Apart from being ‘The Logo’, West is perhaps best known for being the only player on a losing team to be named the Finals MVP, after averaging 37.9 points, 7.4 assists, and 4.7 rebounds while shooting 49% against Bill Russell’s Celtics in 1969. Although he was 1-8 in the Finals, it wasn’t for lack of trying. He holds a career 30-5-5 average in the Finals and only trails Michael Jordan in Finals scoring average (minimum three Finals appearances).
‘Mr. Clutch’ was also an underrated defender—he made five All-Defensive teams during his career despite the recognition not being bestowed until West’s 9th season—and was one of the game’s first great two-way players.
Honorable mentions: Clyde Drexler (1962, Water Tiger); Bill Sharman (1926, Fire Tiger); Paul Westphal (1950, Metal Tiger)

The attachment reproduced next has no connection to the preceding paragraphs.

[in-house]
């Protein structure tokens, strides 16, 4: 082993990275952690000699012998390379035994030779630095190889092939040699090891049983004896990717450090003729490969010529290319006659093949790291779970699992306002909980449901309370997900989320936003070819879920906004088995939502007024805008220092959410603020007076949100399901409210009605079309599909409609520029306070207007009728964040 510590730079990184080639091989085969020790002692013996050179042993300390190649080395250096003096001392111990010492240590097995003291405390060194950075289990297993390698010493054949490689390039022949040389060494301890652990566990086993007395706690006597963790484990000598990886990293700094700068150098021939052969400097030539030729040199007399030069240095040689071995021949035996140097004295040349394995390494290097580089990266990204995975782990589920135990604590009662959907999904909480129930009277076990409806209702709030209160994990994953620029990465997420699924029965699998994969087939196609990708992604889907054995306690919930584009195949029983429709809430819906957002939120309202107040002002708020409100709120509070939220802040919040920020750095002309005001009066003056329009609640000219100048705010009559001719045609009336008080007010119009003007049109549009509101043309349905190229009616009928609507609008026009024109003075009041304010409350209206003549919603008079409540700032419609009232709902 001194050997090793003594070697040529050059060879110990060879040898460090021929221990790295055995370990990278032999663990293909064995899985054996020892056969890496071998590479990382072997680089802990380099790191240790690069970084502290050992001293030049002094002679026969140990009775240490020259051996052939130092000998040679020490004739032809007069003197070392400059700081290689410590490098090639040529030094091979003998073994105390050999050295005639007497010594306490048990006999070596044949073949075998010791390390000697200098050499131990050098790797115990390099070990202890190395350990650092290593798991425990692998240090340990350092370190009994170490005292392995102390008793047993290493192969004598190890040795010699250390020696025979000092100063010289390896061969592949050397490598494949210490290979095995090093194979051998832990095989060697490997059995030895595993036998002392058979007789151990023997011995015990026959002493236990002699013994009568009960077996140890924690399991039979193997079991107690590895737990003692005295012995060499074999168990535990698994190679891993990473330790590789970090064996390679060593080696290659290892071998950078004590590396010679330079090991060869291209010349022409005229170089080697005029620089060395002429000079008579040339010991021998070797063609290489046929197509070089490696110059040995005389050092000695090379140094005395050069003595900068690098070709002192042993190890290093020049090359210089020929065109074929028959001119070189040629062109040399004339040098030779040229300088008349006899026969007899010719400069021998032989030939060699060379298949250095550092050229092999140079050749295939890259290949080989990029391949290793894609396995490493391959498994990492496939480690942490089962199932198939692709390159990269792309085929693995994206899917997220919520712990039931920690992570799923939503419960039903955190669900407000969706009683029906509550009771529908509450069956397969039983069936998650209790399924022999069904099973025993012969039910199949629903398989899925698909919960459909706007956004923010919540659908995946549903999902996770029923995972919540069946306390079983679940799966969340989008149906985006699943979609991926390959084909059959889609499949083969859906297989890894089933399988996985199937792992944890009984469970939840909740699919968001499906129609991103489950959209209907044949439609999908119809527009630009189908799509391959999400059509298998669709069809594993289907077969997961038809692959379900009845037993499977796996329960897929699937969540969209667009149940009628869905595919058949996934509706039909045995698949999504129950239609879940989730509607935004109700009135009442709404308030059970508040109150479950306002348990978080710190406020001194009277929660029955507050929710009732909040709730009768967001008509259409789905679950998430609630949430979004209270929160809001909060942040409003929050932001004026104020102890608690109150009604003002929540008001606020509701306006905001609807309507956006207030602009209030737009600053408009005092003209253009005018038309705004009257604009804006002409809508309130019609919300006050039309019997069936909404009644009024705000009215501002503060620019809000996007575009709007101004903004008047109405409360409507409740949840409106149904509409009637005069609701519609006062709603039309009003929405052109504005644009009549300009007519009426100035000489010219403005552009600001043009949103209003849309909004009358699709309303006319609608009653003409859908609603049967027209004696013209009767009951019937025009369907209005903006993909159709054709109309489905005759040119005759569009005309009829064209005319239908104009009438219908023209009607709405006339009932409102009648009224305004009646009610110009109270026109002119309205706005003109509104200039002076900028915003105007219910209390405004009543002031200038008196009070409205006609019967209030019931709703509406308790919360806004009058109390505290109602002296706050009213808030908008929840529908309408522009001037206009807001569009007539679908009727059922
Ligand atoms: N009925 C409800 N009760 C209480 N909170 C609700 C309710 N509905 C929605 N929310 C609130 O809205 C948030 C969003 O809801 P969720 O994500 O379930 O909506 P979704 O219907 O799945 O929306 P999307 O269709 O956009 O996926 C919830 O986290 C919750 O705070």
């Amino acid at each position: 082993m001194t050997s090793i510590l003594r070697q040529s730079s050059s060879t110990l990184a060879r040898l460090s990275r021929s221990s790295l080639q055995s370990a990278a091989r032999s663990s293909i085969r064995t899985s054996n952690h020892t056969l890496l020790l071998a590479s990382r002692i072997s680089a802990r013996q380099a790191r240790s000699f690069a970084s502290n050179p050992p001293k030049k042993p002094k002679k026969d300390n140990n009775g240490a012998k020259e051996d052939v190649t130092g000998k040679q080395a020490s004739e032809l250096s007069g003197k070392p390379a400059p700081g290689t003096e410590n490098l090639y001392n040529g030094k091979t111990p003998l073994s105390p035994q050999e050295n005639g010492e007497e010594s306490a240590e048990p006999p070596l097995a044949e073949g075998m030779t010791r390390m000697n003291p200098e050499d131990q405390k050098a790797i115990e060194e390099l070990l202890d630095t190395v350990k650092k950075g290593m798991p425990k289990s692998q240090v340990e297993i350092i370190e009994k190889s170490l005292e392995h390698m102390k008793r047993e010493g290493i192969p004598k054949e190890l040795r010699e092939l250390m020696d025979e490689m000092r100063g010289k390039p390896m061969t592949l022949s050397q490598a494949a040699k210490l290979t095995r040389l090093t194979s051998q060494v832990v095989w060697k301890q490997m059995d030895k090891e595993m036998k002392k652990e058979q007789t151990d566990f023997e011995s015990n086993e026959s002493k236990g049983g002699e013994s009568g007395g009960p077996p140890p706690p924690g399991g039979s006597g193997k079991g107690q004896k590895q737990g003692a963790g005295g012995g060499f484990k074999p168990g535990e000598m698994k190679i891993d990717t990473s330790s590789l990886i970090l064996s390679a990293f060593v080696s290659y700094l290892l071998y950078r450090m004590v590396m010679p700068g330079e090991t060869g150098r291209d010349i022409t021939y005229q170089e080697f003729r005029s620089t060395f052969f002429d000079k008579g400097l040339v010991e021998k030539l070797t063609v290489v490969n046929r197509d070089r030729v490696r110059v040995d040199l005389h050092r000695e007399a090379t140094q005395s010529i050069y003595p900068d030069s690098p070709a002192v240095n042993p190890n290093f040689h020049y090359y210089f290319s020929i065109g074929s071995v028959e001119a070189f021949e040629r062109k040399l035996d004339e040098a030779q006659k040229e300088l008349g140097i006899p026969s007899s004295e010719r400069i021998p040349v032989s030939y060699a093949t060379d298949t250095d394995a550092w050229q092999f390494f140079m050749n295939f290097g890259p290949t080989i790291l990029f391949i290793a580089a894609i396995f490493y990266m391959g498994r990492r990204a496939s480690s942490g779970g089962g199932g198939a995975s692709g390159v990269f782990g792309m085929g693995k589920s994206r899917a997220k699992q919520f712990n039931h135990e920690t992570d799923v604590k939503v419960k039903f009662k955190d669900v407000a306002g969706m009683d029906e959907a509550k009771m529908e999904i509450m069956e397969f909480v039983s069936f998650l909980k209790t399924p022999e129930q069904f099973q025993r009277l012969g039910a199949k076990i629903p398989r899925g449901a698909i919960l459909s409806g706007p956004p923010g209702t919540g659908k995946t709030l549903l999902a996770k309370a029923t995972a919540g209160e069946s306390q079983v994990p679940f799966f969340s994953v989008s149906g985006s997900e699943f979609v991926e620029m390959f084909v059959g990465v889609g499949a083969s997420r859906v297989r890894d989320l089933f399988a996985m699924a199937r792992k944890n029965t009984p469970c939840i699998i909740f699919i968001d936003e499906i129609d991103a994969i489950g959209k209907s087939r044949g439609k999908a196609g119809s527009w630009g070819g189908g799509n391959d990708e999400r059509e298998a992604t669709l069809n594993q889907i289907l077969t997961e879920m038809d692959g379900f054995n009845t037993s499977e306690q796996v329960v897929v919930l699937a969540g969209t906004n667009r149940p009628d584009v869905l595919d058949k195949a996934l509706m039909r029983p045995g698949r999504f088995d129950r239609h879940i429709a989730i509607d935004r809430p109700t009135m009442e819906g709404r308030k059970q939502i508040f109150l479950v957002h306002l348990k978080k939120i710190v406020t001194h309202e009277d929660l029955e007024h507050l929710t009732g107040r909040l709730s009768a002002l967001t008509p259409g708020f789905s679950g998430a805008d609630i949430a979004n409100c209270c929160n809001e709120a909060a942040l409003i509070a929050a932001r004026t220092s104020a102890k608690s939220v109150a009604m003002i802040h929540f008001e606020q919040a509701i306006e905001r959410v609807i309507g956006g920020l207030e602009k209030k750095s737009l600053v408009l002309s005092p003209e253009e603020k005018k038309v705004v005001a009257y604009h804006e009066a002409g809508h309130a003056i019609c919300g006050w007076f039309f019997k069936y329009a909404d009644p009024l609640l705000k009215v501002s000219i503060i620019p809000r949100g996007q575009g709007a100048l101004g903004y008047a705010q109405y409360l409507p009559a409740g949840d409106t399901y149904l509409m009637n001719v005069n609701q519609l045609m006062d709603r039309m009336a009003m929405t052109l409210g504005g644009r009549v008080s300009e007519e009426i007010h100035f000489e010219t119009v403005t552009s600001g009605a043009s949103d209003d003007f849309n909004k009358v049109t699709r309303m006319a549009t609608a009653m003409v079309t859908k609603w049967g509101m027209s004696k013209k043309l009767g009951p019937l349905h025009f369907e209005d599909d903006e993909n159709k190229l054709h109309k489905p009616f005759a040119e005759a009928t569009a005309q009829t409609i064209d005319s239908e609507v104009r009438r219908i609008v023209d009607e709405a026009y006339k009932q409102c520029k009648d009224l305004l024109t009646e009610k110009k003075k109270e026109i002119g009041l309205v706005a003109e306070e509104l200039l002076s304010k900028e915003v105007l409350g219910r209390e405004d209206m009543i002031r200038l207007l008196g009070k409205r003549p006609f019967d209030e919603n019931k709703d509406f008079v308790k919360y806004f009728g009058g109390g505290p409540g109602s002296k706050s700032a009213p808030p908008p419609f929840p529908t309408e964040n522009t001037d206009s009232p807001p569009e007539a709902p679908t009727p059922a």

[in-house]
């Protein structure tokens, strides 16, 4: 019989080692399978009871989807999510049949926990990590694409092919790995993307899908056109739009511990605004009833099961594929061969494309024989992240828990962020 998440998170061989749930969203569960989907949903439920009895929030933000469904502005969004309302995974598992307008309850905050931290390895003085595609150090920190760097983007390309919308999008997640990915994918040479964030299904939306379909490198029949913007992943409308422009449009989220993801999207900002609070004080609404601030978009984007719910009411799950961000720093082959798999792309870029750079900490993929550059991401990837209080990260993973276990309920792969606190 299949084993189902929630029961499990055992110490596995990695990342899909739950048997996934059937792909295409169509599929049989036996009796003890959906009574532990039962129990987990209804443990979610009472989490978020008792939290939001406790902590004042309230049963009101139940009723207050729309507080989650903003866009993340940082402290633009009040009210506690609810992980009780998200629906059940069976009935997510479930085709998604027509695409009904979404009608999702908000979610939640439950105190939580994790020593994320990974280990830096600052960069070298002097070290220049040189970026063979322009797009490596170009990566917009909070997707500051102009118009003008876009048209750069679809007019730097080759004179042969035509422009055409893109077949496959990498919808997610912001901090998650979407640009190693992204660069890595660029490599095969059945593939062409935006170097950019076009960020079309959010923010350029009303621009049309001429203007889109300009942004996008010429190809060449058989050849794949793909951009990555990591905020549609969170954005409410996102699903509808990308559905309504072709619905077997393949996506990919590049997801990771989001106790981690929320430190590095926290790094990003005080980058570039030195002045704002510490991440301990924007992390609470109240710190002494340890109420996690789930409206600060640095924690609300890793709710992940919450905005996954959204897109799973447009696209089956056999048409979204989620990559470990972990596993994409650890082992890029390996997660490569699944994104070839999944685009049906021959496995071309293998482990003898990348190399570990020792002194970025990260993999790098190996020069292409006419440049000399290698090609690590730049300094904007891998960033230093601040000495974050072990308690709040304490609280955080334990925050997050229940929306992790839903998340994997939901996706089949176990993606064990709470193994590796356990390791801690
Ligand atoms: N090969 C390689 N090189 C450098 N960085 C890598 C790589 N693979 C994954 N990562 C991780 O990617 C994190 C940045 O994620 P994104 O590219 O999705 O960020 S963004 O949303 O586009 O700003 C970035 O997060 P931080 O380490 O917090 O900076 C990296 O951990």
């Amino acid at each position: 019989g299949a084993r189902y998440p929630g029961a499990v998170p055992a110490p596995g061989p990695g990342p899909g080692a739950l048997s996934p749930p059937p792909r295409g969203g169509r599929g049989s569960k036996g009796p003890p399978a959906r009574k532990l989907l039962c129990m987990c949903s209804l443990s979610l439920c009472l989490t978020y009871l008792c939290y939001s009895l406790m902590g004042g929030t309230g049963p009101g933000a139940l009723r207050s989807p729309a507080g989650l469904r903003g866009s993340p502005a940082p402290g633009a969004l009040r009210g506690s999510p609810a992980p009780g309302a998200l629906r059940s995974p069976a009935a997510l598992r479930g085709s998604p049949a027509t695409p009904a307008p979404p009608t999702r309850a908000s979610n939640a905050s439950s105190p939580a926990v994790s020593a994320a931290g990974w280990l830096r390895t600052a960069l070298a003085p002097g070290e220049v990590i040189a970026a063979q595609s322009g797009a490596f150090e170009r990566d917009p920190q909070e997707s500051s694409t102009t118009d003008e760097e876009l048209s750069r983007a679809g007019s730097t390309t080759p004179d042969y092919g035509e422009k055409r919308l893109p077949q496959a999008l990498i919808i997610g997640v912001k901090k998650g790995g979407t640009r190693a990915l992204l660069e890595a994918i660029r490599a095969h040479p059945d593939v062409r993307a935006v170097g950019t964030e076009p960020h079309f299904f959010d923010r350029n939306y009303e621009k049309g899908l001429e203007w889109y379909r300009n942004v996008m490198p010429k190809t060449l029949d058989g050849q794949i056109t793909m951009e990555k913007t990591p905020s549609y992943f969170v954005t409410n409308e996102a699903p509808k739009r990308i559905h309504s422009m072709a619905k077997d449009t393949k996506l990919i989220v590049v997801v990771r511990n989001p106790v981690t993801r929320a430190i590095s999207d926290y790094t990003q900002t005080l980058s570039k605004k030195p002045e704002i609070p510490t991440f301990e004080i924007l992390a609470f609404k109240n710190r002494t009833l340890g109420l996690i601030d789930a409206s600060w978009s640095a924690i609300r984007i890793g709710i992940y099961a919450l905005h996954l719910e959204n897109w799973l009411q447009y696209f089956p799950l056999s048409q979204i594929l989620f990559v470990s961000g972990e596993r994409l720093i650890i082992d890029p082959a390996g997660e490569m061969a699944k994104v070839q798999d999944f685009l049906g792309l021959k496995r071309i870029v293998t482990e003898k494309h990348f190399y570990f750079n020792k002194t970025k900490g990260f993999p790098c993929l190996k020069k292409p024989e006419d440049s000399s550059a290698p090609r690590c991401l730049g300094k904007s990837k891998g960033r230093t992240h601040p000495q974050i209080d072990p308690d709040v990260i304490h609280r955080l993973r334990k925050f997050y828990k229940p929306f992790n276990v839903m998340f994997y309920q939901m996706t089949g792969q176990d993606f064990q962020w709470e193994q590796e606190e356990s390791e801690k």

SF – Julius Erving (1950, Metal Tiger)
Stats: 24.2 PPG, 8.5 RPG, 4.2 APG in 16 ABA and NBA seasons with Virginia Squires (1971-72 to 1972-73), New York Nets (1973-74 to 1975-76) and Philadelphia 76ers (1976-77 to 1986-87)
Accomplishments: 16-time All-Star (5x ABA, 11x NBA), seven-time All-NBA, five-time All-ABA, 1980-81 MVP, three-time ABA MVP, two-time ABA Playoffs MVP, two-time NBA All-Star MVP, 1983 NBA champion, two-time ABA champion, ABA All-Time Team, NBA 50, NBA 75.
Dr. J was Michael Jordan before Michael Jordan. He was a lethal scorer who played above the rim and whose aerial acrobatics captured the imagination of countless fans. As a kid, I remember watching clips of his reverse scoop layup and trying to emulate it at our backyard hoop. (I wouldn’t recommend it, because I distinctly remember my neck snapping one time.)